Subjects: Mandatory sentencing for child sex offenders
TOM CONNELL: And this comes on the same day the Federal Government is renewing a push for mandatory sentences for child sex offences. Now, this would not necessarily relate to this case. It's about Commonwealth offences first and foremost, although there can be a link between the two depending on how this all plays out. This was something as well the government tried back in 2017.
Then, it didn't get support from Labor. This time around, I suppose like everything post-election, it is up for grabs. Jim Chalmers was asked about this earlier today and well, did say he'd have to consult with his colleagues before changing the topic.
[Excerpt] JIM CHALMERS: Oh, I'd have to have discussions with my colleagues about our position on that particular bill [audio skip] processes to go through, and the point that I would make is that all of these other issues from the Government are a distraction from their failures on the economy. The Government is notorious for bowling up all of these kinds of issues to distract from the slowest economic growth in at least a decade. [End of excerpt]
TOM CONNELL: This would focus according to the Government a lot on online offences that can include people ordering people to commit acts online from Australia or even travelling overseas as well. And the Government says one of the big issues are the number of serious offences that don't actually attract prison terms, saying that number is 28 per cent at the moment. Earlier, I spoke about this proposal with the Attorney-General Christian Porter.
CHRISTIAN PORTER: There's a long sheet that lists out case studies, but we've had examples, say for instance where sentencing has occurred in the courts in Victoria, where for various [audio skip] there's been a term of imprisonment which has been suspended. So someone has received a two year term of imprisonment and that gets suspended, which for your viewers means that so long as the person doesn't offend during a period of time, they actually don't spend a day in jail. And that type of scenario plays out with great regularity in our courts. And these are the types of offences of Commonwealth law that deal with misuse of a carriage service, so using the internet to spread child exploitation material, using the internet to groom people under the age of 16 and induce them into sexual activities. So these are very, very serious offences. They also are offences at a Commonwealth level that deal with people leaving Australia to offend against children in countries overseas.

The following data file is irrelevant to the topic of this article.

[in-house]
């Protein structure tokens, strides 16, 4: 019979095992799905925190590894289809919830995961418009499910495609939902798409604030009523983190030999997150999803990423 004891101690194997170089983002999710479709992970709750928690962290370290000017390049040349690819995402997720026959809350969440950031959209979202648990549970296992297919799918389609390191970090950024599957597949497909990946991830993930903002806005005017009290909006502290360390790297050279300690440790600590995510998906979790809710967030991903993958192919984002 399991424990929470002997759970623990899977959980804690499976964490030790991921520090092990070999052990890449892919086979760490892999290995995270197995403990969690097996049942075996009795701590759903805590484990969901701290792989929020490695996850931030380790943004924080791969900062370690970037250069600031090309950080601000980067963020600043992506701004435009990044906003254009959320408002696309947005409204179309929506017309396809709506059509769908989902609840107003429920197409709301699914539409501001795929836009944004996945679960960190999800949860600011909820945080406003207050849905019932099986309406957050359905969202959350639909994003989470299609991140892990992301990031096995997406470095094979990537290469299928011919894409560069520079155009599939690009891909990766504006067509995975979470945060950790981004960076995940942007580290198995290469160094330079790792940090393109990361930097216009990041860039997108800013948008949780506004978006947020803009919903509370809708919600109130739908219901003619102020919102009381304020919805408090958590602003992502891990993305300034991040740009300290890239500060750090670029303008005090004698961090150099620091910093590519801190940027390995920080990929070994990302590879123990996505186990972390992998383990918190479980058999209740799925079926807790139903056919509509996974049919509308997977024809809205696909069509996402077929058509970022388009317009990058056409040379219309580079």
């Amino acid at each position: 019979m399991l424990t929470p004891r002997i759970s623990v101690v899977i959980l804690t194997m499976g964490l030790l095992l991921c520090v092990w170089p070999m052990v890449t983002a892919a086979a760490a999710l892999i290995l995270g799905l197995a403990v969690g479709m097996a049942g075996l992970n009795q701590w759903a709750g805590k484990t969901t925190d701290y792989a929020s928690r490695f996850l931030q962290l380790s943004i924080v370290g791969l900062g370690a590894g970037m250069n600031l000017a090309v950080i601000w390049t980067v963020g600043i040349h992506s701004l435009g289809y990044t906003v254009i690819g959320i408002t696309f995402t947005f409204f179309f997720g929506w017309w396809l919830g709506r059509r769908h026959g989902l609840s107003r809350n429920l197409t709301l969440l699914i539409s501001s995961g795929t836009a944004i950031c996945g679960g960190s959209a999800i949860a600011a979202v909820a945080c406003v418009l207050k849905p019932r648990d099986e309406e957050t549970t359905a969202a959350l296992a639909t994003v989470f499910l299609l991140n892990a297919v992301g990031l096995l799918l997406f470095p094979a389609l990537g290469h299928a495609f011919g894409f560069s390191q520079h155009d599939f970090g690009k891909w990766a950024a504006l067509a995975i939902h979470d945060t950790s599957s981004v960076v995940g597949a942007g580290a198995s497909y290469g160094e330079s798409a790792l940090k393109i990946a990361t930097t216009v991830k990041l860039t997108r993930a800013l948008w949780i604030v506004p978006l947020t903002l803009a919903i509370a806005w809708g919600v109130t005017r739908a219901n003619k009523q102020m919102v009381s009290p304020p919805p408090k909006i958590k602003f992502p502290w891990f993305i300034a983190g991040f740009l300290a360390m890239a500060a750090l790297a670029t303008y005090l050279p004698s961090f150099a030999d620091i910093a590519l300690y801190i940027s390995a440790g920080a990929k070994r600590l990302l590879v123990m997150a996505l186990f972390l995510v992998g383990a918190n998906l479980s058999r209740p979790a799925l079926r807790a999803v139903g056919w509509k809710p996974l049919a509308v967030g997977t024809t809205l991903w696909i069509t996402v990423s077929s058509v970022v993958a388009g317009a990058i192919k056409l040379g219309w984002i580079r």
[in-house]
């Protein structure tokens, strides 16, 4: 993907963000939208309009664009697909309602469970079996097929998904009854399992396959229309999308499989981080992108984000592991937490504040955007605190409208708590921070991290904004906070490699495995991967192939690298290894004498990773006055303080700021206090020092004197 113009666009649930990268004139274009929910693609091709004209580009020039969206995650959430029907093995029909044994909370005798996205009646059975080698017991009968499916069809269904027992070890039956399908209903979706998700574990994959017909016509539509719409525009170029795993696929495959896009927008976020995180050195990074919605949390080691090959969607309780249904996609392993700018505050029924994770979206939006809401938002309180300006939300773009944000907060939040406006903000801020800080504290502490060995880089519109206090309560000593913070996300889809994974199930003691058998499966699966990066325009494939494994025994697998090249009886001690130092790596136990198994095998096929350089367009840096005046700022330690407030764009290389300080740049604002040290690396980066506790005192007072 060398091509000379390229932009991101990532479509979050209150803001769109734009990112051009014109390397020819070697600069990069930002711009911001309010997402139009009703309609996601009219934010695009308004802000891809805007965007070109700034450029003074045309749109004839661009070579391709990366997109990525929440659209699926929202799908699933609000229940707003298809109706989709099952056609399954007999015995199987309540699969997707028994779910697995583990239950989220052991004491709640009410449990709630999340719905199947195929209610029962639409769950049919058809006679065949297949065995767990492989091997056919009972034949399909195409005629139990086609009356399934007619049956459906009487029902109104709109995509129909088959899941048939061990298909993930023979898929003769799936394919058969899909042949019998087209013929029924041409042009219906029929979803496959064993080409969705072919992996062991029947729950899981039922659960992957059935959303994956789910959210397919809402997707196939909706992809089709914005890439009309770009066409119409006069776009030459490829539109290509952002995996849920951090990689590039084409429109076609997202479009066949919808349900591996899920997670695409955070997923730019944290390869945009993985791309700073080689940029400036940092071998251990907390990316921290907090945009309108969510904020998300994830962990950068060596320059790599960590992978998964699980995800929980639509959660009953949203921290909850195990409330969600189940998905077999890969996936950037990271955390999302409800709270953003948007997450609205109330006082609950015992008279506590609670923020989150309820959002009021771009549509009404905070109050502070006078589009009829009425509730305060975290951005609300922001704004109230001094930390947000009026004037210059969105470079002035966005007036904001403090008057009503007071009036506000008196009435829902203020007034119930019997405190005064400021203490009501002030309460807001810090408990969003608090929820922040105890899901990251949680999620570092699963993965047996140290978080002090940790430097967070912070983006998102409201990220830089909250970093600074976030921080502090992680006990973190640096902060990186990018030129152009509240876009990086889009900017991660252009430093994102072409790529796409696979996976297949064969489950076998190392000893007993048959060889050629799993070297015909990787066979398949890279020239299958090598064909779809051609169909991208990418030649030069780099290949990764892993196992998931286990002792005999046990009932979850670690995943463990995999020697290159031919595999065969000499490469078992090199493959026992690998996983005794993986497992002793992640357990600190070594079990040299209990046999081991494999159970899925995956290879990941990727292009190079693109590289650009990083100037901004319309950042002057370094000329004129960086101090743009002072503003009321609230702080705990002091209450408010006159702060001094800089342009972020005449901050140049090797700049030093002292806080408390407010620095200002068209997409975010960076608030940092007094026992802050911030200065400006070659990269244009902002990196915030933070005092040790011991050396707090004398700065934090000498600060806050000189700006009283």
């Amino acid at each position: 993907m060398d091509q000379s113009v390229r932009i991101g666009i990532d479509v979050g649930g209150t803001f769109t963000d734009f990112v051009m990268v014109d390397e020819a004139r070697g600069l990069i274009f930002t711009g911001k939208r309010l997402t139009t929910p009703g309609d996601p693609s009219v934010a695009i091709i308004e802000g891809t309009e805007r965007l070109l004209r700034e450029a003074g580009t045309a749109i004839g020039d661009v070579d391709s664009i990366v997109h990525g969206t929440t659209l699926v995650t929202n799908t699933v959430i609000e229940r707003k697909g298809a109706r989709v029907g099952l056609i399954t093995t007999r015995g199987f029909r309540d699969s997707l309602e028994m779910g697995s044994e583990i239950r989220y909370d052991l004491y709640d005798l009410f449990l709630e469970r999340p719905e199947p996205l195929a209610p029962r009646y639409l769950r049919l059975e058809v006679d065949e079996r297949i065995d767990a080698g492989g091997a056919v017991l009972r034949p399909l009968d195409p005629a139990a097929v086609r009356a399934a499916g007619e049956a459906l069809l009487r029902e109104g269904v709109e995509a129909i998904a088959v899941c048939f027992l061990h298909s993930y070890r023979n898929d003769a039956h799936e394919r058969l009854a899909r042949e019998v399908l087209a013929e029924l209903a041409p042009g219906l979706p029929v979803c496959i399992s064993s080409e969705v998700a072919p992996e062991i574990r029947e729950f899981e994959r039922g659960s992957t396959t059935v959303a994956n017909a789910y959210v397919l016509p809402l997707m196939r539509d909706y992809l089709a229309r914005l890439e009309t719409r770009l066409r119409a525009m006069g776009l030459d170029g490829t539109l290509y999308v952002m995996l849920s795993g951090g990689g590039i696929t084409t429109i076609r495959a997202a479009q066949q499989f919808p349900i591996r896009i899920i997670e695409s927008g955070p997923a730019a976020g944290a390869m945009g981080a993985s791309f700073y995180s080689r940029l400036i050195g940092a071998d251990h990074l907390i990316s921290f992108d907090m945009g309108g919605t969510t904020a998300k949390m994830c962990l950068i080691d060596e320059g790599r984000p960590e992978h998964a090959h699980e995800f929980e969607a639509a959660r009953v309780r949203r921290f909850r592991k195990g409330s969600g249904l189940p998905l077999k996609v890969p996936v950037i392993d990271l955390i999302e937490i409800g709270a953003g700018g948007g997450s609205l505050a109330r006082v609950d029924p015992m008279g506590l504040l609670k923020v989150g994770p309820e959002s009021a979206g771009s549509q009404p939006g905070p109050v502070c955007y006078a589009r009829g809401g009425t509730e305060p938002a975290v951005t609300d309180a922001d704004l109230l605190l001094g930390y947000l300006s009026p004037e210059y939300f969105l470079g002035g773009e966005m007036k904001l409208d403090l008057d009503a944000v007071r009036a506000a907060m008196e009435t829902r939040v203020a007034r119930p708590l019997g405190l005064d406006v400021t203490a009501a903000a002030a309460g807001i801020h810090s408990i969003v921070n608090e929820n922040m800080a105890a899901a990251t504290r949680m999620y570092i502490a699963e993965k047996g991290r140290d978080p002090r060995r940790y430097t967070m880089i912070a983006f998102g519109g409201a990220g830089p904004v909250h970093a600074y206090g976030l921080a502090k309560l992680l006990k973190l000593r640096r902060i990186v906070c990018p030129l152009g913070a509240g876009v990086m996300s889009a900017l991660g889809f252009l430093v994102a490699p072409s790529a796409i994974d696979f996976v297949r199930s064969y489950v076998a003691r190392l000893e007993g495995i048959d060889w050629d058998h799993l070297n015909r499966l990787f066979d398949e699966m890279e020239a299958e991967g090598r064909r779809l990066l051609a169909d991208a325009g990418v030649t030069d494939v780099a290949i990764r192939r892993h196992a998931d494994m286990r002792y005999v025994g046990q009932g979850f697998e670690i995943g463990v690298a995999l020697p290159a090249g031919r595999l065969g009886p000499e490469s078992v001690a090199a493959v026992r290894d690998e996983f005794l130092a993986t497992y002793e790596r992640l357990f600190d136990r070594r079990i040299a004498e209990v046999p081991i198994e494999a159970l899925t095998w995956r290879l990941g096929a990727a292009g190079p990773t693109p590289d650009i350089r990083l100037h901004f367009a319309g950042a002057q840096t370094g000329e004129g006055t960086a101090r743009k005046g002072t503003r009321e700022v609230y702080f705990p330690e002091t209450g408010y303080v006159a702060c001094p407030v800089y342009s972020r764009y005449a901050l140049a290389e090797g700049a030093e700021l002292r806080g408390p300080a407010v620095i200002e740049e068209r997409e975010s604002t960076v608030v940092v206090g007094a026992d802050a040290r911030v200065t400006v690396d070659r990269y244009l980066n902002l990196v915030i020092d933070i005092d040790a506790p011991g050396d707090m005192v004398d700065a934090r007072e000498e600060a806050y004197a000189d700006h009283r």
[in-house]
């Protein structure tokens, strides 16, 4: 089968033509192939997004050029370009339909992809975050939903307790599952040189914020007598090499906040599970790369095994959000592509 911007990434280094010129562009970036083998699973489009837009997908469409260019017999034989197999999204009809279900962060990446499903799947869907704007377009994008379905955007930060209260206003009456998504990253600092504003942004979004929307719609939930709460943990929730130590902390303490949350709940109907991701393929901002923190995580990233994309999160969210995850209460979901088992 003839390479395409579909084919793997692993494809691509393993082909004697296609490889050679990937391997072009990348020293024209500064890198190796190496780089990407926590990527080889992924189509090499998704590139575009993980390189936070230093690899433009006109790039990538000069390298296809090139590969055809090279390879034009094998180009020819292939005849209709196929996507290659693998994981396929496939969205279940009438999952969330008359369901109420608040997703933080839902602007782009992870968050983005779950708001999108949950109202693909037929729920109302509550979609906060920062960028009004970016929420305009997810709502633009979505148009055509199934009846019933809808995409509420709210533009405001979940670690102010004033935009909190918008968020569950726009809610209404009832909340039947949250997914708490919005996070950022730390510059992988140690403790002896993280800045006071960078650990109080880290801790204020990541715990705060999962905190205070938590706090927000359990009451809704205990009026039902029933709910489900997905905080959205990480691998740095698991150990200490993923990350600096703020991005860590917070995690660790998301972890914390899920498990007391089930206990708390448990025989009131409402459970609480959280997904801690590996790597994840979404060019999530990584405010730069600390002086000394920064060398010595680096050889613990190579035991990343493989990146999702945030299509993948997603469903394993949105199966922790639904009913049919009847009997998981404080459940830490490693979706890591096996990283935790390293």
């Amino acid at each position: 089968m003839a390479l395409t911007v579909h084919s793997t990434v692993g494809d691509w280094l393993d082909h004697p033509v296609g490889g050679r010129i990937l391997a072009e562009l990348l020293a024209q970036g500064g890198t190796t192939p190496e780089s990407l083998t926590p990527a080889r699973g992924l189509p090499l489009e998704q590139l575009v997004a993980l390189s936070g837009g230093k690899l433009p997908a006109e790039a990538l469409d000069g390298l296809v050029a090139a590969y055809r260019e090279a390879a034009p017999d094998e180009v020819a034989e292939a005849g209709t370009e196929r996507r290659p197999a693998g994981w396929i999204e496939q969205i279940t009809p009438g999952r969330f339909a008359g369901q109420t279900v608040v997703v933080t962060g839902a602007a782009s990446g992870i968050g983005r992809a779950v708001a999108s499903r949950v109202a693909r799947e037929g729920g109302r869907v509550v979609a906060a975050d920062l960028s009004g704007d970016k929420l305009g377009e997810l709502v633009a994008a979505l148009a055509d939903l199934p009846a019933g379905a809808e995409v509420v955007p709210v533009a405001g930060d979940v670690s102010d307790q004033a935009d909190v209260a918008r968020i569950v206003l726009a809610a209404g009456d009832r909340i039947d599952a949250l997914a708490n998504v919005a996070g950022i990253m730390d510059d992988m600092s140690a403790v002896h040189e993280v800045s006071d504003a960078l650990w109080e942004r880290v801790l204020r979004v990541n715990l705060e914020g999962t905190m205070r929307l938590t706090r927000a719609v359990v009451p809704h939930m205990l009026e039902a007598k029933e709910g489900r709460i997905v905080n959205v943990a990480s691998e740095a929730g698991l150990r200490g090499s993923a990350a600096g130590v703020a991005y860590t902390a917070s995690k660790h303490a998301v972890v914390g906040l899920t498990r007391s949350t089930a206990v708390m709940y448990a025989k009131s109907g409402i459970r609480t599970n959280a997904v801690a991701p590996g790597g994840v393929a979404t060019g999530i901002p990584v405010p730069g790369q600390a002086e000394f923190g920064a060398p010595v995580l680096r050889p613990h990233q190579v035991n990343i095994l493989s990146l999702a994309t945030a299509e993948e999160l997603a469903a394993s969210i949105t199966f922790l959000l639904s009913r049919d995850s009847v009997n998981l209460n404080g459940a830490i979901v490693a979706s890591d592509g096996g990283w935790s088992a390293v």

TOM CONNELL: What about an offence where someone has accessed material online? Now obviously all of this is pretty troubling, but in a relative sense, that content of access is a lot [audio skip] simply accessed it maybe once or twice. Would they still be going to jail and is that the best way for them to rehabilitate?
CHRISTIAN PORTER: So there's a way in which the minimum mandatory component of the sentencing works - is that that will be for a first strike for the most serious offences, and they're usually offences that involve persistent behaviour of the most serious type, multiple victims or circumstances of aggravation.
With respect to the second tier of offending, into which the example that you've given would likely fall, where it's simply access of child exploitation and child abuse material. And when I say simply, that is itself a very, very serious offence, but in those circumstances for those second-tier offences to receive the minimum mandatory term the person who'd committed that offence must have previously been charged and convicted with another offence against children pursuant to either a state or a Commonwealth law. So in effect, for that second-tier of seriousness, those offences [audio skip] strike before you enliven the minimum mandatory conditions. So that means that there is a layered, cautious approach in these circumstances. But nevertheless, what we're trying to deal with here is a set of circumstances where the complaints about this type of behaviour to the AFP now in the vicinity of 18,000, which is double what they were not less than a year ago.
TOM CONNELL: On the aspect then- another aspect that Labor has put forward last time when they
didn't support this was a 17 and a 15-year-old in relationship. Now, that 17-year-old then turns 18.
They might be sending images to each other from state to state, for example, and that would constitute an offence that could mean someone triggers that and goes to jail, perhaps if it's the second time they've done it. Is that a possibility that would happen?